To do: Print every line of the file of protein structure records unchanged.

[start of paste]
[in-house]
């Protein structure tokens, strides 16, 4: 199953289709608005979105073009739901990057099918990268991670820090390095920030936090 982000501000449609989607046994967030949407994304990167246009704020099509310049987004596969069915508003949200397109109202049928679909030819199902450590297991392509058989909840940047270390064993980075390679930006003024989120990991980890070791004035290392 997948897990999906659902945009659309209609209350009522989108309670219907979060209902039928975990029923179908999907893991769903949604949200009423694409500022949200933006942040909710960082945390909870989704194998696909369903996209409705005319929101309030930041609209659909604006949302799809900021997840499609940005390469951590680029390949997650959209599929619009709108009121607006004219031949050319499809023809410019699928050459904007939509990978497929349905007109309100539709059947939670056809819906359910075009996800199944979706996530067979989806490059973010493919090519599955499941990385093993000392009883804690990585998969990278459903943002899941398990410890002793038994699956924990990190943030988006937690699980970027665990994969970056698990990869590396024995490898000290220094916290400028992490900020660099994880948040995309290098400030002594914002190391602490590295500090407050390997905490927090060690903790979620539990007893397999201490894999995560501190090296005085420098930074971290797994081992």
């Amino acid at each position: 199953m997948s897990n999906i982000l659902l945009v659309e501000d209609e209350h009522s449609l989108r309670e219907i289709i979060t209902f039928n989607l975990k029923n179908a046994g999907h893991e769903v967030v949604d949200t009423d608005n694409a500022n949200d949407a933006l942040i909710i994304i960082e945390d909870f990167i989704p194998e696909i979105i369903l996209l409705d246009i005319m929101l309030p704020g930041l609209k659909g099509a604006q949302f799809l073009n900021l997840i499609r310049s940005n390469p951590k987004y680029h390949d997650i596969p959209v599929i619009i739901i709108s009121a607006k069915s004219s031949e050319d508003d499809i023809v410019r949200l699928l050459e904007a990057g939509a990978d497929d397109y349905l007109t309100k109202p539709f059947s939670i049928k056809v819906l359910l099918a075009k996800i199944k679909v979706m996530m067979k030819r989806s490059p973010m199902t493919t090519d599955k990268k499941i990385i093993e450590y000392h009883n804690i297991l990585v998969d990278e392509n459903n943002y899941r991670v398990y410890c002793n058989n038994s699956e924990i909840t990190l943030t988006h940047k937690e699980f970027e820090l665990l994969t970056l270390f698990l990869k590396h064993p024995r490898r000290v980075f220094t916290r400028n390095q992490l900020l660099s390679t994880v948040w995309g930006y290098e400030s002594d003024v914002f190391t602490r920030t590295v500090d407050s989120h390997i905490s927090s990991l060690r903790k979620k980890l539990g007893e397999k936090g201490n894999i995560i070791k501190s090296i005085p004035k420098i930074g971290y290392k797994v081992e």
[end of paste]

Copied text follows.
[in-house]
């Protein structure tokens, strides 16, 4: 199953289709608005979105073009739901990057099918990268991670820090390095920030936090 982000501000449609989607046994967030949407994304990167246009704020099509310049987004596969069915508003949200397109109202049928679909030819199902450590297991392509058989909840940047270390064993980075390679930006003024989120990991980890070791004035290392 997948897990999906659902945009659309209609209350009522989108309670219907979060209902039928975990029923179908999907893991769903949604949200009423694409500022949200933006942040909710960082945390909870989704194998696909369903996209409705005319929101309030930041609209659909604006949302799809900021997840499609940005390469951590680029390949997650959209599929619009709108009121607006004219031949050319499809023809410019699928050459904007939509990978497929349905007109309100539709059947939670056809819906359910075009996800199944979706996530067979989806490059973010493919090519599955499941990385093993000392009883804690990585998969990278459903943002899941398990410890002793038994699956924990990190943030988006937690699980970027665990994969970056698990990869590396024995490898000290220094916290400028992490900020660099994880948040995309290098400030002594914002190391602490590295500090407050390997905490927090060690903790979620539990007893397999201490894999995560501190090296005085420098930074971290797994081992």
């Amino acid at each position: 199953m997948s897990n999906i982000l659902l945009v659309e501000d209609e209350h009522s449609l989108r309670e219907i289709i979060t209902f039928n989607l975990k029923n179908a046994g999907h893991e769903v967030v949604d949200t009423d608005n694409a500022n949200d949407a933006l942040i909710i994304i960082e945390d909870f990167i989704p194998e696909i979105i369903l996209l409705d246009i005319m929101l309030p704020g930041l609209k659909g099509a604006q949302f799809l073009n900021l997840i499609r310049s940005n390469p951590k987004y680029h390949d997650i596969p959209v599929i619009i739901i709108s009121a607006k069915s004219s031949e050319d508003d499809i023809v410019r949200l699928l050459e904007a990057g939509a990978d497929d397109y349905l007109t309100k109202p539709f059947s939670i049928k056809v819906l359910l099918a075009k996800i199944k679909v979706m996530m067979k030819r989806s490059p973010m199902t493919t090519d599955k990268k499941i990385i093993e450590y000392h009883n804690i297991l990585v998969d990278e392509n459903n943002y899941r991670v398990y410890c002793n058989n038994s699956e924990i909840t990190l943030t988006h940047k937690e699980f970027e820090l665990l994969t970056l270390f698990l990869k590396h064993p024995r490898r000290v980075f220094t916290r400028n390095q992490l900020l660099s390679t994880v948040w995309g930006y290098e400030s002594d003024v914002f190391t602490r920030t590295v500090d407050s989120h390997i905490s927090s990991l060690r903790k979620k980890l539990g007893e397999k936090g201490n894999i995560i070791k501190s090296i005085p004035k420098i930074g971290y290392k797994v081992e």